Moscow's plan to carry out "complex research into the mineral resources, hydrocarbons and other natural resources of Antarctica" could weaken the continent's particular legal status by steering it toward a head-on collision with the Madrid Protocol. The Protocol made the largely virgin territory a sanctuary – "a natural reserve dedicated to peace and science" – where mining and other types of industrial exploration and exploitation are prohibited.

To protect Antarctica, a group of foreign dignitaries has launched an appeal to re-launch the ratification of the Madrid Protocol. In doing so, they hope that "stragglers' – 14 Antarctic Treaty member countries that never signed the accord – will finally do so. Among those calling for the ratification are former Spanish President Felipe Gonzalez, former Australian president Robert Hawke and former French Prime Minister Michel Rocard. They hope that by rallying the 14 holdouts, the key environmental document – which was originally signed in 1991 – will have its diplomatic weight reinforced.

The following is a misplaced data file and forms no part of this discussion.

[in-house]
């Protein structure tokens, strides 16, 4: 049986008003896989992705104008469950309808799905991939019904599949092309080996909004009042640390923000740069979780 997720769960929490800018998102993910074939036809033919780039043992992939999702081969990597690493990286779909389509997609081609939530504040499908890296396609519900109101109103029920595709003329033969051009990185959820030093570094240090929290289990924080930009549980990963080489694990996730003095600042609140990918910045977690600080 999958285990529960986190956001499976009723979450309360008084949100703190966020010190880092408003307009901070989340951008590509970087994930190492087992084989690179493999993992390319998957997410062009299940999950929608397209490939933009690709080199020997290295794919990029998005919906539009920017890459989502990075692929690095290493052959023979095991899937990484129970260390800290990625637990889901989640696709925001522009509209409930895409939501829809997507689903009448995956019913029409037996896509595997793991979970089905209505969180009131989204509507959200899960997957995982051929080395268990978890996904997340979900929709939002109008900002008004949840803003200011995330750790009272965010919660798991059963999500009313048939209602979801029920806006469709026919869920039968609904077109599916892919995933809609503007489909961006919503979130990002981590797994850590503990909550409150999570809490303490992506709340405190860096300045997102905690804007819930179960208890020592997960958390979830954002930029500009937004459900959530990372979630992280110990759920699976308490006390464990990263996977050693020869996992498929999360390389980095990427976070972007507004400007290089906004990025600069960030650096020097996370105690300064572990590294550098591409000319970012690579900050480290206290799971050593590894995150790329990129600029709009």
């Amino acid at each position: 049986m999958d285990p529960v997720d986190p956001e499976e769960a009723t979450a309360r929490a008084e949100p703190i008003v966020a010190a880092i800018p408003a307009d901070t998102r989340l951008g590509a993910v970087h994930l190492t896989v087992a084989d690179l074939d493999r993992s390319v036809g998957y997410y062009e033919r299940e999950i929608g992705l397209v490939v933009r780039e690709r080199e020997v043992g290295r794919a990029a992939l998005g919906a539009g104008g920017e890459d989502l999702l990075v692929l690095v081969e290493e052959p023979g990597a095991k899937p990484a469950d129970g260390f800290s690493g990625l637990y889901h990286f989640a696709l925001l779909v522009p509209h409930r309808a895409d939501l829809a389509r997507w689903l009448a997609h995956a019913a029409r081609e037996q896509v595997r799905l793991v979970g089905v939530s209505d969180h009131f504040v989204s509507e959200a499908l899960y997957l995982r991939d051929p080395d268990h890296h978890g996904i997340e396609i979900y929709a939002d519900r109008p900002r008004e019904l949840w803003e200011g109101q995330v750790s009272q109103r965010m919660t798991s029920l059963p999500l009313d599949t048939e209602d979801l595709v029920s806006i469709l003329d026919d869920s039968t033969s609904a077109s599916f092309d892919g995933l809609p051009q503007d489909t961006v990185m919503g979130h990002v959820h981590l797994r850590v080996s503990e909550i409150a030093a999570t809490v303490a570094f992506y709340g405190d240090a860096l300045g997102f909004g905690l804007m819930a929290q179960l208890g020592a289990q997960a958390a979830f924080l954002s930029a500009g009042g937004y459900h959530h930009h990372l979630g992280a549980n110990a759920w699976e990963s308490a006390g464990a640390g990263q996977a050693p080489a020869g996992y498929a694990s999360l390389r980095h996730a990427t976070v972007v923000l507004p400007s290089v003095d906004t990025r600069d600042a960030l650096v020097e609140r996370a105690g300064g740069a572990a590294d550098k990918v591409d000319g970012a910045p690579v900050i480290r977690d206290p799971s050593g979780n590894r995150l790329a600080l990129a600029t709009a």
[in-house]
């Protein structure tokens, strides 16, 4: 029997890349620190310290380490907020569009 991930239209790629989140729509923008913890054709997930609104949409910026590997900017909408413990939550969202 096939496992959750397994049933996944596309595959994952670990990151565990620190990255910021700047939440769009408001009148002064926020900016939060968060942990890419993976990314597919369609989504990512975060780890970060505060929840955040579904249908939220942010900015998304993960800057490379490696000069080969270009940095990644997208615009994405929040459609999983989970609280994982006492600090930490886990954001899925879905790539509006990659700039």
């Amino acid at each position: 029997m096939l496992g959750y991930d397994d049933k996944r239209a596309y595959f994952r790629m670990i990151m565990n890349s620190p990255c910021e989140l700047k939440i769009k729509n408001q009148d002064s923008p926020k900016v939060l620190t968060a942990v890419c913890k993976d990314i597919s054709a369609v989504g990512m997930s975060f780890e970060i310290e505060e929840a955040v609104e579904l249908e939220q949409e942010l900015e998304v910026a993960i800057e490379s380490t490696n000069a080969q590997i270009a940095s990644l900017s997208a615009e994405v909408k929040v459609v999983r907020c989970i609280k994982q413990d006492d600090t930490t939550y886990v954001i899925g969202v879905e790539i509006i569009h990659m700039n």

Will this initiative be enough to avoid a rush to exploit the far-southern region's resources? An Australian think tank called the Lowy Institute for International Policy has recently published a report urging Australian authorities to protect their national interests and "open discussions with like-minded states' to address questions of sovereignty and resources to be revisited in 2048. What the Institute is urging, in other words, is that from here on, the Madrid Protocol can be reopened by the signatories.